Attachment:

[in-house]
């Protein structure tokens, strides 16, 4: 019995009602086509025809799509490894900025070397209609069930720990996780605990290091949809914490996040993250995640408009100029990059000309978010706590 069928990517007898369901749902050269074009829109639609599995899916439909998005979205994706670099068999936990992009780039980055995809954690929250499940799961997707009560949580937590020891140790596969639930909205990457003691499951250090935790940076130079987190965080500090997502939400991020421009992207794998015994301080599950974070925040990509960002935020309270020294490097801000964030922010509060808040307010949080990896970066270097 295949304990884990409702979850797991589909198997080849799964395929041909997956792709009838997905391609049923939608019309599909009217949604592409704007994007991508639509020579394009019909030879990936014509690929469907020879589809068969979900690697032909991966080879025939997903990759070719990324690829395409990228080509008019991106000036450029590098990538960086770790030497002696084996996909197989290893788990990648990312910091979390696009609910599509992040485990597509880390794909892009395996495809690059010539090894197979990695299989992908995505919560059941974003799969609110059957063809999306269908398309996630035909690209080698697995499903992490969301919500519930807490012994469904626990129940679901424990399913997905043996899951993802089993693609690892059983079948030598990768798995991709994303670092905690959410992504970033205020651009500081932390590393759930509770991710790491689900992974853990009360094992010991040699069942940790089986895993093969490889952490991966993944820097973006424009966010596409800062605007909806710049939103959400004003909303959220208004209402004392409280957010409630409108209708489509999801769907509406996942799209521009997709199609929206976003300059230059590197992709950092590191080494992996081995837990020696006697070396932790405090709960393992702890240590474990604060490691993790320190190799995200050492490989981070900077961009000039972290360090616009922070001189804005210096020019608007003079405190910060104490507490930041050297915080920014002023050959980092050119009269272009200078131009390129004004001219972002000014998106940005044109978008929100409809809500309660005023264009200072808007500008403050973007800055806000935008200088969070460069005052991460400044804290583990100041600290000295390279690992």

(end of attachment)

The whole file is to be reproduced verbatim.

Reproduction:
[in-house]
């Protein structure tokens, strides 16, 4: 019995009602086509025809799509490894900025070397209609069930720990996780605990290091949809914490996040993250995640408009100029990059000309978010706590 069928990517007898369901749902050269074009829109639609599995899916439909998005979205994706670099068999936990992009780039980055995809954690929250499940799961997707009560949580937590020891140790596969639930909205990457003691499951250090935790940076130079987190965080500090997502939400991020421009992207794998015994301080599950974070925040990509960002935020309270020294490097801000964030922010509060808040307010949080990896970066270097 295949304990884990409702979850797991589909198997080849799964395929041909997956792709009838997905391609049923939608019309599909009217949604592409704007994007991508639509020579394009019909030879990936014509690929469907020879589809068969979900690697032909991966080879025939997903990759070719990324690829395409990228080509008019991106000036450029590098990538960086770790030497002696084996996909197989290893788990990648990312910091979390696009609910599509992040485990597509880390794909892009395996495809690059010539090894197979990695299989992908995505919560059941974003799969609110059957063809999306269908398309996630035909690209080698697995499903992490969301919500519930807490012994469904626990129940679901424990399913997905043996899951993802089993693609690892059983079948030598990768798995991709994303670092905690959410992504970033205020651009500081932390590393759930509770991710790491689900992974853990009360094992010991040699069942940790089986895993093969490889952490991966993944820097973006424009966010596409800062605007909806710049939103959400004003909303959220208004209402004392409280957010409630409108209708489509999801769907509406996942799209521009997709199609929206976003300059230059590197992709950092590191080494992996081995837990020696006697070396932790405090709960393992702890240590474990604060490691993790320190190799995200050492490989981070900077961009000039972290360090616009922070001189804005210096020019608007003079405190910060104490507490930041050297915080920014002023050959980092050119009269272009200078131009390129004004001219972002000014998106940005044109978008929100409809809500309660005023264009200072808007500008403050973007800055806000935008200088969070460069005052991460400044804290583990100041600290000295390279690992």